Real GDP by Industry

Today’s release includes estimates of GDP by industry, or value added—a measure of an industry’s contribution to GDP.  In the third quarter, private services-producing industries increased 3.9%, government increased 5.1%, and private goods-producing industries decreased 5.5%.  Overall, 14 of 22 industry groups contributed to the third-quarter increase in real GDP.

The increase in private services-producing industries primarily reflected increases in professional, scientific, and technical services; finance and insurance (led by securities, commodity contracts, and investments); accommodation and food services; administrative and waste management services (led by administrative and support services); and information (led by motion picture and sound recording industries). These increases were partly offset by decreases in retail trade (led by motor vehicle and parts dealers) and wholesale trade.

The decrease in private goods-producing industries was widespread, led by construction.

The increase in government primarily reflected an increase in state and local government.

Gross Output by Industry

Real gross output—principally a measure of an industry’s sales or receipts, adjusted for price change, which includes sales to final users in the economy (GDP) and sales to other industries (intermediate inputs)—increased 4.4% in the third quarter.  Private services-producing industries increased 7.6%, government increased 0.3%, and private goods-producing industries decreased 2.5%.  Overall, 14 of 22 industry groups contributed to the increase in real gross output.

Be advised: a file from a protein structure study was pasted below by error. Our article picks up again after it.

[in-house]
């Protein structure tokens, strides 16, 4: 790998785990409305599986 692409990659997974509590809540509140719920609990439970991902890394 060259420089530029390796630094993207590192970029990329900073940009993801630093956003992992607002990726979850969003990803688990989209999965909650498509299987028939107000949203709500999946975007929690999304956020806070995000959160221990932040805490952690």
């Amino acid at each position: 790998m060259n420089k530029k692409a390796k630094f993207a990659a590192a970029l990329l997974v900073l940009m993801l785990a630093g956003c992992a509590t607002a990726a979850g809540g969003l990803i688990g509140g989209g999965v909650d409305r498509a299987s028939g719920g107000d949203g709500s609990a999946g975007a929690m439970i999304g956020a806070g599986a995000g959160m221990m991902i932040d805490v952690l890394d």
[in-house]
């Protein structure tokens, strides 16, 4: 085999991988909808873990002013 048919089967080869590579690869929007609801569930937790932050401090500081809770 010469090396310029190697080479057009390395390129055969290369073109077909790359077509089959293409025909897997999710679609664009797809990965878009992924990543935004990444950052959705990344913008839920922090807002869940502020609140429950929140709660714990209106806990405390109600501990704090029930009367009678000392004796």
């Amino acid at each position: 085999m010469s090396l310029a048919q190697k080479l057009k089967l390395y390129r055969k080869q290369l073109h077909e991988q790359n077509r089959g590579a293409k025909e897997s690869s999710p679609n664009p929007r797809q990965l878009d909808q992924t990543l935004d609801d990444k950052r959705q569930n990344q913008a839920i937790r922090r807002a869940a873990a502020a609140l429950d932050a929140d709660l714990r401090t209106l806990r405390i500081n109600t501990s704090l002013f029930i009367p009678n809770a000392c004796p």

*          *          *

Next release, January 27, 2022, at 8:30 A.M. EST
Gross Domestic Product, Fourth Quarter 2021 (Advance Estimate) and Year 2021


‘Unemployment’ is an emotional ‘trigger’ word…a ‘third rail’, if you will.  It conjures up negative thoughts.  But it is important to realize that, while we want everyone who wants a job to have the opportunity to work, unemployment can never be zero and, in fact, can be disruptive to an economy if it gets too close to zero.  Very low unemployment can actually hurt the economy by creating an upward pressure on wages which invariably leads to higher production costs and prices.  This can lead to inflation.  The lowest the unemployment rate has been in the US was 2.5%.  That was in May and June 1953 when the economy overheated due to the Korean War.  When this bubble burst, it kicked off the Recession of 1953.  A healthy economy will always include some percentage of unemployment.

There are five main sources of unemployment: